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The University Heights Center for Advanced Imaging

The University Heights Center for Advanced Imaging
A Joint Venture of UMDNJ and Rutgers-Newark

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About the Center for Advanced Imaging

fMRI Unit
A new high-powered (3-Tesla) functional magnetic resonance imaging (fMRI) scanner that provides detailed pictures of specific areas of brain activity is enabling University of Medicine and Dentistry of New Jersey (UMDNJ) and Rutgers University-Newark researchers to significantly advance neurological research, and better understand and develop potential treatments for brain injury and for devastating neurological diseases such as multiple sclerosis, Alzheimer's, and autism. The fMRI scanner is the centerpiece of the University Heights Center for Advanced Imaging.

One of only a handful of such scanners being used nationwide, this fMRI scanner is housed at the University of Medicine and Dentistry's (UMDNJ) campus in Newark, and is jointly owned by Rutgers-Newark and UMDNJ.

The new scanner has a field strength of 3 Tesla, doubling the highest strength of the scanners available for clinical studies until recently. Tesla is the measure of power of an MRI scanner. Approximately $5 million in funding for the scanner, its housing and maintenance, has been provided by the State of New Jersey/Commission on Science and Technology, the Ripple Foundation, Rutgers-Newark, and the UMDNJ-New Jersey Medical School Radiology Department.

"This high-field magnetic resonance imaging scanner will allow us to conduct cutting-edge research on the brain areas involved in behaviors and thinking," says Dr. Benjamin Bly, assistant professor of of psychology at Rutgers-Newark, and a member of the Deptartment of Radiology at UMDNJ's New Jersey Medical School in Newark. Bly conducts research into the brain areas involved in language comprehension and conceptual thinking, specifically what brain areas are active during concept formation and reasoning.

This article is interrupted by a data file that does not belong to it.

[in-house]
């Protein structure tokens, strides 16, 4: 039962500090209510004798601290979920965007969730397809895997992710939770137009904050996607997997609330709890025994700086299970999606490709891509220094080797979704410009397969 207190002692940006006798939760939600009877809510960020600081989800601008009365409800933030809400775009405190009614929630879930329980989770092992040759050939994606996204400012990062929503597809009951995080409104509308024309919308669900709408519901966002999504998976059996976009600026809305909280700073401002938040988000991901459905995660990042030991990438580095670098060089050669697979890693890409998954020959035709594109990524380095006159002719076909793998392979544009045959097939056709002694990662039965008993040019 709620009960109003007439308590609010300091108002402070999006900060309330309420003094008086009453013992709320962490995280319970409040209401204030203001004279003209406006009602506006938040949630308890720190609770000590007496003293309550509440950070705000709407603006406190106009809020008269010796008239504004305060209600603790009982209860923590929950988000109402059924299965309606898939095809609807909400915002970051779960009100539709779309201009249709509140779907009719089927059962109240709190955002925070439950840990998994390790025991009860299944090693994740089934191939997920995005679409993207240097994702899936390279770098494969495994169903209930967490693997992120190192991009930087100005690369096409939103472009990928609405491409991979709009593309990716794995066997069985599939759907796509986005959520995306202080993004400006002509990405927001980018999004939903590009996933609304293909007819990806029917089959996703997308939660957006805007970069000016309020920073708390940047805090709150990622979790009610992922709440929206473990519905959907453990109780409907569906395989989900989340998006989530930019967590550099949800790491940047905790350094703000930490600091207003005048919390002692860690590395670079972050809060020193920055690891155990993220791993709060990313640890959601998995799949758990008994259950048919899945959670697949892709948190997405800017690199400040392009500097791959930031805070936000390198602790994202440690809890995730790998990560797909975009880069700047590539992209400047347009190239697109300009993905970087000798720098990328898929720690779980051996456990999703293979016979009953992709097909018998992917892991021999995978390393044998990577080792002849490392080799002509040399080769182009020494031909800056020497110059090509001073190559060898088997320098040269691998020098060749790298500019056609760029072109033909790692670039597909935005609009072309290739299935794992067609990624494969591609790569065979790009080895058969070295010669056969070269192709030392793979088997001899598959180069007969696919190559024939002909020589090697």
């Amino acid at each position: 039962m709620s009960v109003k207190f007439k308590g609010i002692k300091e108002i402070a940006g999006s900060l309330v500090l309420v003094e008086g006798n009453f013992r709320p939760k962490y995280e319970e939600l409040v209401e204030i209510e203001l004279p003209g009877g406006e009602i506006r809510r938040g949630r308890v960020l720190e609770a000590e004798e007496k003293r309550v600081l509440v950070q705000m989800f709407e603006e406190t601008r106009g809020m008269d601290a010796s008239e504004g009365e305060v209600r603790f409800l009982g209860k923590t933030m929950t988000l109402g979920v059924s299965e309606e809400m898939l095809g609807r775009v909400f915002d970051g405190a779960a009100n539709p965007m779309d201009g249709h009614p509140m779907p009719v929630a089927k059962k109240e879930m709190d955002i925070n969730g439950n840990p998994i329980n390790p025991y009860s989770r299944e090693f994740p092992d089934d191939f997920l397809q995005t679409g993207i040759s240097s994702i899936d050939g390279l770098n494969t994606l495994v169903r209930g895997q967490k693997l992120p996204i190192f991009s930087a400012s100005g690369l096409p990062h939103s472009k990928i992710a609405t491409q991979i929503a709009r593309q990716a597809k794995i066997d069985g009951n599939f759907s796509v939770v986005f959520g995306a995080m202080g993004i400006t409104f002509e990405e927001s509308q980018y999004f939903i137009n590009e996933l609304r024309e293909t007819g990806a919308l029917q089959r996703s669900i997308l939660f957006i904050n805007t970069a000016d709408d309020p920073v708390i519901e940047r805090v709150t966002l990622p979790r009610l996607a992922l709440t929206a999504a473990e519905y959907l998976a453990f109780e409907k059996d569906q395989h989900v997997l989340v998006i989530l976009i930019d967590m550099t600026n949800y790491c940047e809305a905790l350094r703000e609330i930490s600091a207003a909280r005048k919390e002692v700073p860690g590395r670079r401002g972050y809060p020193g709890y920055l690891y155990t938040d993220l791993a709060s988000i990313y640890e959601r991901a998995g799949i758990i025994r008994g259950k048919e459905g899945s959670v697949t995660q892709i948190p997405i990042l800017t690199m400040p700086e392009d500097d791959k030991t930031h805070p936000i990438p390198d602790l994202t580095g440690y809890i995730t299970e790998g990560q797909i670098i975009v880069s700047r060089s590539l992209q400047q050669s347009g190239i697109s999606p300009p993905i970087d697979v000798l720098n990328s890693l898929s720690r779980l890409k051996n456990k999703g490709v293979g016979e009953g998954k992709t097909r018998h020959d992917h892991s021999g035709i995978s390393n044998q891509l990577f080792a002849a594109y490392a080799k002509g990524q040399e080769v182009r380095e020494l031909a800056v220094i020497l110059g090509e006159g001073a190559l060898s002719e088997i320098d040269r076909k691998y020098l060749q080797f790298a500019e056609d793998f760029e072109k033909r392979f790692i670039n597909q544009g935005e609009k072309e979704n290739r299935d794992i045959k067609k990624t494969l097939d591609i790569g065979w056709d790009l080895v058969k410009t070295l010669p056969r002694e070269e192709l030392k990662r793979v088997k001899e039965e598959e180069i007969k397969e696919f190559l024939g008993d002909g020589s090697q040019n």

The fMRI scanner was installed at UMDNJ in 2001 and recently became operational. The scanner is likely to lead to breakthroughs in understanding the differences between a diseased brain and a normal brain. "This research may lead to novel theories of cognition and behavior as well as the ways they can be disrupted by injury or disease, to new diagnostic methods in neurology, psychiatry and neurosurgery, and perhaps new therapies for a variety of neurological and psychological conditions," Bly says. Functional magnetic resonance imaging was developed in 1990 when a researcher at Bell Laboratories discovered he could use the differences in blood oxygen levels to provide indirect indications of human brain activity. Since the fMRI scanner shows how the brain functions, researchers can evaluate how normal brains compare to diseased or injured brains.

The University Heights Center for Advanced Imaging
A joint venture of UMDNJ New Jersey Medical School and Rutgers-Newark

Rutgers-Newark, The State University of New JerseyUMDNJ